Type of pleas
Your decision concerning which plea to enter is very important. You should read the following explanation of the three types of pleas and think carefully before making your decision. If you plead guilty or nolo contendere in open court, you should be prepared to pay the fine. For a plea of "not guilty", a court date must be scheduled in person with the court on or before the 10-day date on your citation.
- Plea of Guilty: By a plea of guilty, you admit that you committed the act charged and that the act is prohibited by law, and that you have no defense or excuse for your act. A guilty plea will be considered a conviction and recorded as such on your criminal or driving record. You may be subject to a State surcharge. Before entering your plea of guilty, you should understand that a plea of guilty may be used against you in a civil suit.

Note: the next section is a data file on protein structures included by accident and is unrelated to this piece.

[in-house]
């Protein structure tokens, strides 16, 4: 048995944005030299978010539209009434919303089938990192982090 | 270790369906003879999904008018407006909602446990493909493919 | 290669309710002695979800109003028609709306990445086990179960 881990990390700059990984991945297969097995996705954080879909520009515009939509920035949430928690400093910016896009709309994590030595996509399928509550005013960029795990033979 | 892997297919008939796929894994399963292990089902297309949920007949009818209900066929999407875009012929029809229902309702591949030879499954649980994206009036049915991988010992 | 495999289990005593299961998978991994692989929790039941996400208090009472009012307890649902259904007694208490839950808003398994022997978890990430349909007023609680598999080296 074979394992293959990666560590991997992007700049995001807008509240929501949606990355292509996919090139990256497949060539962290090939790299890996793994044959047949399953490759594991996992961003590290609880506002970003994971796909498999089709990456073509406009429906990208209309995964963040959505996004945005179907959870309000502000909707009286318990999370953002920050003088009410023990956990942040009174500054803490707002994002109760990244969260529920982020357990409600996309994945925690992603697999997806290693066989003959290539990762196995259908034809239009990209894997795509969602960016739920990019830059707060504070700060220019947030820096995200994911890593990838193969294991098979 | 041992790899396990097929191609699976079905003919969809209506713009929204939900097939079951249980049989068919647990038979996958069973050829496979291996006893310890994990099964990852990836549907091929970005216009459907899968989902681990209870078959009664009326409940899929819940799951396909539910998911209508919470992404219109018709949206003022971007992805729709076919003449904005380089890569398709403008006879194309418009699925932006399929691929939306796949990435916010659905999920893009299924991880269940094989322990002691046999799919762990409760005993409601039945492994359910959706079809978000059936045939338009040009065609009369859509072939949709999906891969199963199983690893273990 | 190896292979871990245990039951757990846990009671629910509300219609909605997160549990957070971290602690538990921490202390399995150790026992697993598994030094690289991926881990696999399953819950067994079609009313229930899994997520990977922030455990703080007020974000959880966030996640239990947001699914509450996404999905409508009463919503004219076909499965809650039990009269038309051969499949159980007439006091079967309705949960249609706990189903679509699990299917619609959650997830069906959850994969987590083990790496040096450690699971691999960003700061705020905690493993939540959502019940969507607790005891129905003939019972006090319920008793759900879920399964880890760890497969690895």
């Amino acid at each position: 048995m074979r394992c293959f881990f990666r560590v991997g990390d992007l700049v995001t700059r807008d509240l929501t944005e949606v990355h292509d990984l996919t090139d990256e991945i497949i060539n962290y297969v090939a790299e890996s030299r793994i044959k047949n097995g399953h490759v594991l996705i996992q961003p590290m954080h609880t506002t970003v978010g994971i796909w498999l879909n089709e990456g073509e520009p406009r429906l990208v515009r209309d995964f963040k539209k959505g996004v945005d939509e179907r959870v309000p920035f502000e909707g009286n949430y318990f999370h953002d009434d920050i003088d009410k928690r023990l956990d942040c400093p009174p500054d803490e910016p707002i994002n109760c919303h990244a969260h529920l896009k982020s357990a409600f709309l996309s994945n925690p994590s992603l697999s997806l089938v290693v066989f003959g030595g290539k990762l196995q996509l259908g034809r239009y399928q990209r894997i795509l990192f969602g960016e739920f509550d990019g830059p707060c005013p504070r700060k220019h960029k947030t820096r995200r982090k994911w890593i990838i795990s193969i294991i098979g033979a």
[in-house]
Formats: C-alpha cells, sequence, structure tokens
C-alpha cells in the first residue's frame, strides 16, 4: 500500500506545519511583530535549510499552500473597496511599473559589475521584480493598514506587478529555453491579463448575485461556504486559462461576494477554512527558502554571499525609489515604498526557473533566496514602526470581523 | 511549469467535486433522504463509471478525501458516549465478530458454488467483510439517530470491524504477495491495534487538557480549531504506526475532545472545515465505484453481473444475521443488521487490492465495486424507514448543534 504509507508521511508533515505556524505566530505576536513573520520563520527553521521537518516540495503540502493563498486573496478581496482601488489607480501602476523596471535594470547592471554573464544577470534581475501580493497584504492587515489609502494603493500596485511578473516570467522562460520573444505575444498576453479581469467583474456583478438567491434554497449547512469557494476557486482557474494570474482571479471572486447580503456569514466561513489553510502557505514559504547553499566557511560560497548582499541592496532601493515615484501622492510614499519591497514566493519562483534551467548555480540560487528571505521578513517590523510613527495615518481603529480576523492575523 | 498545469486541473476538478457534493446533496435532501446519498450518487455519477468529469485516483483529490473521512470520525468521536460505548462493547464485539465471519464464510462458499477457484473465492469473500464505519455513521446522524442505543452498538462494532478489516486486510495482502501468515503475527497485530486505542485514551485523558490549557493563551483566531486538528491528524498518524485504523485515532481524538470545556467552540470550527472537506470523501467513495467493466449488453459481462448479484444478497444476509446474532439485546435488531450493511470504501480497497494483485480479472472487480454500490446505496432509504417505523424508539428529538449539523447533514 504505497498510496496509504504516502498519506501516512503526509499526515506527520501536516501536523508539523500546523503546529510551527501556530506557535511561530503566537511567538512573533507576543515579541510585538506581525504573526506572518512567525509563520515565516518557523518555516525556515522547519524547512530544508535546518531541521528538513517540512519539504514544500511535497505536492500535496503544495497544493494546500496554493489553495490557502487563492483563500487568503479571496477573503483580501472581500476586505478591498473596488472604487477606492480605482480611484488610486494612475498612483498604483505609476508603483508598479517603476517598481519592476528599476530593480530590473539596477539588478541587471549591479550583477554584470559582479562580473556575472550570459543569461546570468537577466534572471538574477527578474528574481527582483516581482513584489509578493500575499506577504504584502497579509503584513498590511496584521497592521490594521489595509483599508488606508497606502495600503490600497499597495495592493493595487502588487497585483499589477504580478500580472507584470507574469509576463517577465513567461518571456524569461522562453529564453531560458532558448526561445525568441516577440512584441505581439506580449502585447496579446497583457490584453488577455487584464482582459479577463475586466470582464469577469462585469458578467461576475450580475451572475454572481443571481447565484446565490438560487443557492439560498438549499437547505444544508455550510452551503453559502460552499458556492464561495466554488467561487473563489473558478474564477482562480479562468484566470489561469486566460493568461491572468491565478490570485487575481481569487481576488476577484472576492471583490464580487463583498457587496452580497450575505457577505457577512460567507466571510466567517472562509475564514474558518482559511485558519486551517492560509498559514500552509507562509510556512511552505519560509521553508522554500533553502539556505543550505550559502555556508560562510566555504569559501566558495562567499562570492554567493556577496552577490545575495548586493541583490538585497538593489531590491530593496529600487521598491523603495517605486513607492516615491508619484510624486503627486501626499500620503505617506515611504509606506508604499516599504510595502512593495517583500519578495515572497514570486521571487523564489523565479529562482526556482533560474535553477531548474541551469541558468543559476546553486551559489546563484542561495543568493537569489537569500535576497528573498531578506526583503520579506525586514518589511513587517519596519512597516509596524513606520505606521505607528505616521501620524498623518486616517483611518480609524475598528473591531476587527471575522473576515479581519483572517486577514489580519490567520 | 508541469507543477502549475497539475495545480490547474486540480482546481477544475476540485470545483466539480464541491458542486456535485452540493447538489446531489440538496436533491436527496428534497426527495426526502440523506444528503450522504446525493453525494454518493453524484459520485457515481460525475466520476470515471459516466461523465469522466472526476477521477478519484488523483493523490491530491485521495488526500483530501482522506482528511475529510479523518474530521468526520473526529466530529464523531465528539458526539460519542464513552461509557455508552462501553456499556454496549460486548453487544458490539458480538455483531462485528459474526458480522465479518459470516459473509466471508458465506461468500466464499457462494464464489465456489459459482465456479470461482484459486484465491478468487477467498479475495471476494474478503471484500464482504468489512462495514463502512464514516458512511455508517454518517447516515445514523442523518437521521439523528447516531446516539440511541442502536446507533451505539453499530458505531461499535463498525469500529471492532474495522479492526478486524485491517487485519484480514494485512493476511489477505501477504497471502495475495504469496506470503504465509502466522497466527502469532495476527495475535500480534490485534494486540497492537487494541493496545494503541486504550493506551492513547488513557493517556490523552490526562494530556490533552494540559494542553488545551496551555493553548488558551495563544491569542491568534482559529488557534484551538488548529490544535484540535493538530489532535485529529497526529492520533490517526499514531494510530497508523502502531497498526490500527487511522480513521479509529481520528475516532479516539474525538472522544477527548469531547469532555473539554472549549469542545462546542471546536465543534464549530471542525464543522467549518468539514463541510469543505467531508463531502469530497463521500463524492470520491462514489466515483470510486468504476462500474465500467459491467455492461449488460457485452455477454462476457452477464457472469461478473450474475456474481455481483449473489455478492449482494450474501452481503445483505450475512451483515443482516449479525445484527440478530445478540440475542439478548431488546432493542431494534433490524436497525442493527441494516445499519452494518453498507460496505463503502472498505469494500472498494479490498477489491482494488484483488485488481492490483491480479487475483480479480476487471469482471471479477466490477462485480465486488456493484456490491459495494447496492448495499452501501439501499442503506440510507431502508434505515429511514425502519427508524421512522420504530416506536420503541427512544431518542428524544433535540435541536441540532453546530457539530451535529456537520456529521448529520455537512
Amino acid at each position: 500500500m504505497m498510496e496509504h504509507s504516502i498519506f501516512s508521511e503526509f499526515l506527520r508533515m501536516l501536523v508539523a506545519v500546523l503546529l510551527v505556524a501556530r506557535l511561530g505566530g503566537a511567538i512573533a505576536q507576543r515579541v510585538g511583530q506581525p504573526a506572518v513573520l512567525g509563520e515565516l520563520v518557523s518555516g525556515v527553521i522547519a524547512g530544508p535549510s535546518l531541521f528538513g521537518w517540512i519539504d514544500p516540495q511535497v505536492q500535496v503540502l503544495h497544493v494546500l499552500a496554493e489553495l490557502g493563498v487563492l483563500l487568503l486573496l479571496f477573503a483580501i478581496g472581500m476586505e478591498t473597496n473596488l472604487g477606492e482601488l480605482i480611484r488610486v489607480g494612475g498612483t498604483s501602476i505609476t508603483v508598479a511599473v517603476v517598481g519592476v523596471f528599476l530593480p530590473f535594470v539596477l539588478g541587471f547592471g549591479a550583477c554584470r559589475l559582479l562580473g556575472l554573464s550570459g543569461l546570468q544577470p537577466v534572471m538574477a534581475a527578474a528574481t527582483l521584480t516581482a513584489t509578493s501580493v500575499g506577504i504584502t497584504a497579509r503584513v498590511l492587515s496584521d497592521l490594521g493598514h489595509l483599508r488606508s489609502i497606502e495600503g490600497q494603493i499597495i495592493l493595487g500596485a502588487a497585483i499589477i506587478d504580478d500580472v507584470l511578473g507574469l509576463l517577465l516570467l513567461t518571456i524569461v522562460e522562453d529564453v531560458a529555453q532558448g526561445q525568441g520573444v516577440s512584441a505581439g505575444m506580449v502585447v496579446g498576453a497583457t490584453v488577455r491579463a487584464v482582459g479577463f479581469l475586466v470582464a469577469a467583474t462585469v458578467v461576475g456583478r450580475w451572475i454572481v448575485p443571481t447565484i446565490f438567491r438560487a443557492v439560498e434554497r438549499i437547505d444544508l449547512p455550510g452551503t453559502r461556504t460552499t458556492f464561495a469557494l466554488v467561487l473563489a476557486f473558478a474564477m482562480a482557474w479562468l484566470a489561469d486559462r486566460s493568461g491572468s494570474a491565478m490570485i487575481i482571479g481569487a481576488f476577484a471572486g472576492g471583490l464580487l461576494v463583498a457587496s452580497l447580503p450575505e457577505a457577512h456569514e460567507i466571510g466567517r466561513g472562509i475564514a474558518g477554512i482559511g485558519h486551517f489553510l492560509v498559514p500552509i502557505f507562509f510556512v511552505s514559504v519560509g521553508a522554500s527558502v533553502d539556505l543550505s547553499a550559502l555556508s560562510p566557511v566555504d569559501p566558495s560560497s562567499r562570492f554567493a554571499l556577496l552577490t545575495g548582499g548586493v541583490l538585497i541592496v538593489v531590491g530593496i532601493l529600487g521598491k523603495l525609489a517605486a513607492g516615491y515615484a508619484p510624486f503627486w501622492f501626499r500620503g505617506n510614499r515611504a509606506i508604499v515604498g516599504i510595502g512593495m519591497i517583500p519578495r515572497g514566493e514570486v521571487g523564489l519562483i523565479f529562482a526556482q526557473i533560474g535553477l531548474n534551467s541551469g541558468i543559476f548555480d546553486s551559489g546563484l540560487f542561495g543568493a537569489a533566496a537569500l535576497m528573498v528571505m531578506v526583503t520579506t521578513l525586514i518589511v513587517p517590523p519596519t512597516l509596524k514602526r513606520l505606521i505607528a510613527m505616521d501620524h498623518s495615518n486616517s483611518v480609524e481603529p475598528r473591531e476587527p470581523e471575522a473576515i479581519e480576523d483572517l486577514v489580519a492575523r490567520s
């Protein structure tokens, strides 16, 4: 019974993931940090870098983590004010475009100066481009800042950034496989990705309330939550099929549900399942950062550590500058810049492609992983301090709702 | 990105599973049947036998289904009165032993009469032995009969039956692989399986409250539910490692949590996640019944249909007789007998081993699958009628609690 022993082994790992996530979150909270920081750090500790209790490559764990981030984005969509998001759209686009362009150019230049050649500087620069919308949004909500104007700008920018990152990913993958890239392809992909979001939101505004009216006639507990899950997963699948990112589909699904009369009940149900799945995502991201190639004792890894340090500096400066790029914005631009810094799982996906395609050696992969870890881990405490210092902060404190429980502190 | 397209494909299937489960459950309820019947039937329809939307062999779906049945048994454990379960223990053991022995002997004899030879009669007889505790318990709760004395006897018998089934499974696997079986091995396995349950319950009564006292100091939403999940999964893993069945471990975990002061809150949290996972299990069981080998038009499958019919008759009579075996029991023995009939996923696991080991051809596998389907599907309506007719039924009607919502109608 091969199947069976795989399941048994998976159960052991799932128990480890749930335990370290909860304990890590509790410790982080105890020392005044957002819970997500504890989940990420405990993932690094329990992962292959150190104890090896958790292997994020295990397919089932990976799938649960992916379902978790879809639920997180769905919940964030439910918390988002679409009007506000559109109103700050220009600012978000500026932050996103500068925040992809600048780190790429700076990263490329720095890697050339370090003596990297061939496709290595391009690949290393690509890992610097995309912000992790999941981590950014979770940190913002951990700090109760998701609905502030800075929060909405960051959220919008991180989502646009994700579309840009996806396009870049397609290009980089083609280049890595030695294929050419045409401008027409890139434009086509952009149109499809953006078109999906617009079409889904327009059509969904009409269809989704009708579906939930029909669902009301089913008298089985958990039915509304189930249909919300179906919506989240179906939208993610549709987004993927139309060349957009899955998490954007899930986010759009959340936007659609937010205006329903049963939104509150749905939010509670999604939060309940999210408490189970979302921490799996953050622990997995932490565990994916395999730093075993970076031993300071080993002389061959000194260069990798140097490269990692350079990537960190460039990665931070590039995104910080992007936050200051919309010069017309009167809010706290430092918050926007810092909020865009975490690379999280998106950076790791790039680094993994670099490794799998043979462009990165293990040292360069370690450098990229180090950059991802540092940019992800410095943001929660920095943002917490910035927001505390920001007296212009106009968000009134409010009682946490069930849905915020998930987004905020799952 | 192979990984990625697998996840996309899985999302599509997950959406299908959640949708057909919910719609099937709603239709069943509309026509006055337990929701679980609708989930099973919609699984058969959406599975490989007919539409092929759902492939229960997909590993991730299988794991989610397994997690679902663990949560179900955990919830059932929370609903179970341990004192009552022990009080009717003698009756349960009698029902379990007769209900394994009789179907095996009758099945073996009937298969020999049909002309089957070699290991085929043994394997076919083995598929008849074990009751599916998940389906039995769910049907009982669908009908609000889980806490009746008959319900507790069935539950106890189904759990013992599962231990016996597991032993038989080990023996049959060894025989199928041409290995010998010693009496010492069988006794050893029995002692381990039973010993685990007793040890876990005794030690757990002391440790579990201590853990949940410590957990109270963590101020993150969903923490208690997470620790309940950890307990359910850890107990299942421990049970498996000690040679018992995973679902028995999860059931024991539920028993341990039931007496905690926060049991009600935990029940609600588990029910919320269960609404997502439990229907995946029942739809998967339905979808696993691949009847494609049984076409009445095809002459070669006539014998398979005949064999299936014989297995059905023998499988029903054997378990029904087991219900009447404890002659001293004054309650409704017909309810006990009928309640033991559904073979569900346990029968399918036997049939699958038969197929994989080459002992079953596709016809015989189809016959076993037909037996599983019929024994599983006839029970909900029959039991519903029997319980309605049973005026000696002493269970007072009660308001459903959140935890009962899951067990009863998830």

- Plea of Nolo Contendere (No Contest): A plea of nolo contendere, also known as no contest, means you do not wish to contest the State's charge against you. Nolo Contendere has the same legal effect as a guilty plea. A plea of nolo contendere cannot be used against you in a subsequent civil suit for damages.
- Plea of Not Guilty: A plea of not guilty means you are informing the Court that you deny guilt or that you have a defense in your case and that the State must prove its charges against you. If you plead "not guilty" your case will be scheduled for the next available trial docket at your initial court appearance. You will need to decide whether you want a bench trial (trial by Judge) or a trial by jury (6 members of your peers) You are not required to retain an attorney to represent you. You may represent yourself. As in all criminal trials, the State is required to prove the guilt of the defendant "beyond a reasonable doubt".